The unemployment rate is 9 percent and hasn’t been below that level since April 2009. The deficit, meanwhile, is projected to rise to $1.6 trillion this year. It hasn’t been below $1 trillion since 2008. More than $3 trillion has been added to the federal debt since President Obama took office on January 20, 2009. Across the country, state governments are reducing spending, renegotiating benefits, and in some cases mistakenly raising taxes and fees, in order to cope with an unprecedented fiscal crunch. In Washington, D.C., the House of Representatives has begun voting on the largest cuts in domestic discretionary spending in history. The GOP leadership has declared that its budget resolution, due in April, will address the principal engine of spending growth, mandatory spending programs that have been on autopilot for decades. Throughout the land, a bipartisan coalition of state legislators, governors, Tea Party activists, U.S. congressmen and senators, and all species of deficit hawk are rallying behind a noble goal: preventing a future in which America cannot meet her fiscal obligations and resorts to growth-destroying tax rates and savings-destroying inflation just to pay the interest on the debt. And what do House Democrats say in response?

Well, they say, what about Arthur Read? Who speaks for Arthur the Aardvark?

Arthur, as readers of a certain age no doubt know, is the protagonist in a series of beloved children’s books by author Marc Brown. Though Arthur and his rambunctious sister D.W. are aardvarks, they face the same challenges as anyone else under the age of 12. Since 1996, Arthur has also been the star of Arthur, an animated series on PBS. Part of the funding for Arthur comes from the Corporation for Public Broadcasting. House Republicans want to cut $430 million from public broadcasting​—​and that, Representative Ed Markey of Massachusetts said the other day at a news conference on Capitol Hill, would leave “Arthur and his pals in the lurch.” This drive to restrain the federal budget, Markey continued, is nothing less than an “ideological attack on public broadcasting.” A man in a full-body Arthur suit was standing next to him. “Arthur,” Markey said glumly, “your silence is eloquent.”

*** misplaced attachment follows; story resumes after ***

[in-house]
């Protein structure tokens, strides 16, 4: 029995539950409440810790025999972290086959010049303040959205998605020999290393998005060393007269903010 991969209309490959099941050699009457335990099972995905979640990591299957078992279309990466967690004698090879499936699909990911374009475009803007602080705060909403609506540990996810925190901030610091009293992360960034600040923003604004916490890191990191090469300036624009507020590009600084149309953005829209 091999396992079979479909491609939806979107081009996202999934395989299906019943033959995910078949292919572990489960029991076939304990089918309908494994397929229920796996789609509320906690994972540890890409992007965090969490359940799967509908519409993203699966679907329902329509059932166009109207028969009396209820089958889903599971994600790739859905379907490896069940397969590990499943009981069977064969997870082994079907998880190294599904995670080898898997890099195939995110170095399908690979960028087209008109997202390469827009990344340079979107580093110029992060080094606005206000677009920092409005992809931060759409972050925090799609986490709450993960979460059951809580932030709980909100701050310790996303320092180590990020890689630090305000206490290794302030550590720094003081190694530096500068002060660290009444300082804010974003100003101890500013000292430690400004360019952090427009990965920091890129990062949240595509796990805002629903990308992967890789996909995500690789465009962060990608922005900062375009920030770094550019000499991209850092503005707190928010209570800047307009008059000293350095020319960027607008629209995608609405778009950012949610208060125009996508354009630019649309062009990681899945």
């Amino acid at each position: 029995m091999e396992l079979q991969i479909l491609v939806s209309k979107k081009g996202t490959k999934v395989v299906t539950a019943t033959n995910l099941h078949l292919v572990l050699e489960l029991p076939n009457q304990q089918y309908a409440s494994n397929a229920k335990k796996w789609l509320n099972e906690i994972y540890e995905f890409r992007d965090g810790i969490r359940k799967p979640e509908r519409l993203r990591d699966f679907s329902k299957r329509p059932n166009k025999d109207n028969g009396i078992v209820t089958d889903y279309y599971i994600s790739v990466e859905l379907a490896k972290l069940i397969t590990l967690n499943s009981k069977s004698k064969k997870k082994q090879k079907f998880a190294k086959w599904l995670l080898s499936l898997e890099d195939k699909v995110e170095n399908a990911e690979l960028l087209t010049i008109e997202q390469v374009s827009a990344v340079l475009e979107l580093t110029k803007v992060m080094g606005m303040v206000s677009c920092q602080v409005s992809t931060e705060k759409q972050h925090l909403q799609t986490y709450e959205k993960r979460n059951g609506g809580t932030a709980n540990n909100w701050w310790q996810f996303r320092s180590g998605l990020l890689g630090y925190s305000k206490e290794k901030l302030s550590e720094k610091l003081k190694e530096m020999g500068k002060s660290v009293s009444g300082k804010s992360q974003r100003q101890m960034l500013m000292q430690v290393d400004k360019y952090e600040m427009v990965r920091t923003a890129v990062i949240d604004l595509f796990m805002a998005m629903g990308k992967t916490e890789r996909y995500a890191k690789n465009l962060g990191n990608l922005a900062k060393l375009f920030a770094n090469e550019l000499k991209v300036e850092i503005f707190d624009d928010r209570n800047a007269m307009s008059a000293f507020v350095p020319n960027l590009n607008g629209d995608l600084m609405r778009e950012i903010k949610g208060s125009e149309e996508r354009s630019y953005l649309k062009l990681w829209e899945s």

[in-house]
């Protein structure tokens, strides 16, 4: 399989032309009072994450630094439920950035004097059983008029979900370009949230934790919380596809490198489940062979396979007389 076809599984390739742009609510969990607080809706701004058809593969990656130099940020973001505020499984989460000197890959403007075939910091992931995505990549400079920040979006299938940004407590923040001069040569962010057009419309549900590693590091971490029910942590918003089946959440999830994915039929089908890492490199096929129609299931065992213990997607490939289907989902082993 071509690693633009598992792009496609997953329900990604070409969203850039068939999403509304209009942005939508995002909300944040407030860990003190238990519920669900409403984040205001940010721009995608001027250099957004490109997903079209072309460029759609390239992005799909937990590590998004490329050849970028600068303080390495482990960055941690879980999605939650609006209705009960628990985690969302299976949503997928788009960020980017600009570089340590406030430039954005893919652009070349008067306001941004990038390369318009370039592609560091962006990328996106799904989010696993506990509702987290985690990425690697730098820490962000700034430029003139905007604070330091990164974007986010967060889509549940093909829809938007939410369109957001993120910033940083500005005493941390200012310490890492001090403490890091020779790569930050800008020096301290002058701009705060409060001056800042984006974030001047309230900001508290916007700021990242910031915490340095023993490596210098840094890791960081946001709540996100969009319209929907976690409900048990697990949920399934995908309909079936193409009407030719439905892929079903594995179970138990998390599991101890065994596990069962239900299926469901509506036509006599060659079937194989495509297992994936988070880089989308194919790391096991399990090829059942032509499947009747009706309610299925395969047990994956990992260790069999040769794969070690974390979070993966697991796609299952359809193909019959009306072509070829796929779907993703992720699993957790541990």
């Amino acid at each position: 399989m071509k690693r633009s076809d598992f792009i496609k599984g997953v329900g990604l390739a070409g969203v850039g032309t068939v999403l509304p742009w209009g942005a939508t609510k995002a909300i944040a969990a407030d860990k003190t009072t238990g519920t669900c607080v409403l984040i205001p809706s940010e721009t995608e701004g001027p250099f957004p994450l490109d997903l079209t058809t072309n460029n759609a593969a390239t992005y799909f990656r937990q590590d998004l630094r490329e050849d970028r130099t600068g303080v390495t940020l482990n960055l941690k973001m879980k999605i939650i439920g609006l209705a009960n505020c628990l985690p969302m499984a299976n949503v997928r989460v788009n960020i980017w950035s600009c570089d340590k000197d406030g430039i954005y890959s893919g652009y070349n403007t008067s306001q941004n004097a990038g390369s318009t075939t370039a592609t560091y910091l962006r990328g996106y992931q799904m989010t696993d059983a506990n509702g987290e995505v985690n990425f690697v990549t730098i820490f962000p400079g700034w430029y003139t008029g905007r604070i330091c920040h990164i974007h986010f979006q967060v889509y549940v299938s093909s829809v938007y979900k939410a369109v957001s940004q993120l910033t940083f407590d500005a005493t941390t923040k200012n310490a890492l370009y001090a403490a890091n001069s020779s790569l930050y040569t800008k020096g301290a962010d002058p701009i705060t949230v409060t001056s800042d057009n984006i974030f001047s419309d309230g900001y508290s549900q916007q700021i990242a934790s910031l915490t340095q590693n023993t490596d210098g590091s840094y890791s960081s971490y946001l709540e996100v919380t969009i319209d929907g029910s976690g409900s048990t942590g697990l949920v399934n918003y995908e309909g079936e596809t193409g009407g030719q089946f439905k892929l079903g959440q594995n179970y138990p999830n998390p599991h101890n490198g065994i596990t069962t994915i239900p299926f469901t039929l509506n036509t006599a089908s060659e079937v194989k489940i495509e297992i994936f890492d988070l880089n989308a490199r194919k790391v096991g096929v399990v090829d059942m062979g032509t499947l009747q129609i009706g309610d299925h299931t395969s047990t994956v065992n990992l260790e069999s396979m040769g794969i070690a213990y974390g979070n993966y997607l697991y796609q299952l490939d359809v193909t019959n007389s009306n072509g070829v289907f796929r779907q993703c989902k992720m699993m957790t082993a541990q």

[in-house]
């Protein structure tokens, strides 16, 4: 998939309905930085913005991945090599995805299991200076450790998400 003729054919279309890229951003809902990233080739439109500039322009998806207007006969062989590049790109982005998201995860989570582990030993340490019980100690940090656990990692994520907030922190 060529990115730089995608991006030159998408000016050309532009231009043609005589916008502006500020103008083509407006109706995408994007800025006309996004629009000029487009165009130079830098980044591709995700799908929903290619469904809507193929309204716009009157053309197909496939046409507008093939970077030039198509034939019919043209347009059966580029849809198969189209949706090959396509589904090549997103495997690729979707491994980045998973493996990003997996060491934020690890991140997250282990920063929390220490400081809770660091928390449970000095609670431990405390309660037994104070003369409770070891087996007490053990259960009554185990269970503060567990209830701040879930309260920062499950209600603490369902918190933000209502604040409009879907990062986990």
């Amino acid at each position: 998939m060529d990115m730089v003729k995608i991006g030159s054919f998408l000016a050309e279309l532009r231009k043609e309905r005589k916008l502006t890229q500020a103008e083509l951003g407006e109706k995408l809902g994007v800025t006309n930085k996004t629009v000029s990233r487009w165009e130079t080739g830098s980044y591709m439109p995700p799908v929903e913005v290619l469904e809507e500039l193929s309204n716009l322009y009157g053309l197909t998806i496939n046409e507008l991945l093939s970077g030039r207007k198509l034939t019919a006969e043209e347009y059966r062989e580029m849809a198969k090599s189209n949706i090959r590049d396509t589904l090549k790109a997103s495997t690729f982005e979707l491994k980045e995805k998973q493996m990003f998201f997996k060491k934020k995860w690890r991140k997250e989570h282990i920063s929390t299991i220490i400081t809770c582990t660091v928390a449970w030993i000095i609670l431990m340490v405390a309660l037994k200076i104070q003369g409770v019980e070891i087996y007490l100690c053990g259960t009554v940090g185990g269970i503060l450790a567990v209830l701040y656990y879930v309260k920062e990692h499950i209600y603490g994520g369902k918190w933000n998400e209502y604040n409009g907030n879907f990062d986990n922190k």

Now, for all we know, Arthur’s silence may well have been a protest against big government policies that rob Big Bird to pay Elmo. Or perhaps Arthur, being a reasonable aardvark, understood that cuts to public broadcasting most likely won’t result in the end of Sesame Street or Arthur. To the contrary: These million-dollar edutainment juggernauts are more than capable of thriving without government support. What’s more important is that, at a time when most of the adult world is engaged in the great task of disciplining government before the bond markets do it for us, representatives of one of America’s two major political parties seem less concerned with debt than with an oversized, nocturnal insect-eater of the order Tubulidentata.

Indeed, the Democrats’ unseriousness about the challenges facing America in the 21st century is revealing. Somewhere along the line, American liberalism became a reactionary force: more interested in preserving its hard-won constellation of benefits and subsidies than in facing a potentially catastrophic problem head-on and boldly embracing the change necessary for growth and excellence. From health care to Wall Street to pensions, liberals support policies that consolidate dysfunctional systems already in place rather than rethinking​—​progressing from?​—​outdated assumptions of what government can and cannot provide the citizenry. Where liberals once proclaimed their willingness to sacrifice for a world where a prosperous America stood as the champion of freedom, it has been left to the Tea Party and conservatives to confront a debt problem that even Obama’s Treasury secretary concedes is “unsustainable.”

More than budget-cutting will be required to ensure that the next 100 years be remembered as the second American century. It will take a willingness to entertain and debate bold public policies, as conservatives are now doing, to cite just one example, with the state bankruptcy proposal put forward by law professor David Skeel in these pages last year. It will mean questioning the conventional wisdom that has governed fiscal and monetary policy for decades. It will demand a strong defense of American exceptionalism and the maintenance of America’s global commitments. It will depend upon leaders who pugnaciously assert the hard truths in pursuit of genuine reform.

It won’t be easy. But Americans, we trust, will prefer a lion conservatism to an aardvark liberalism.

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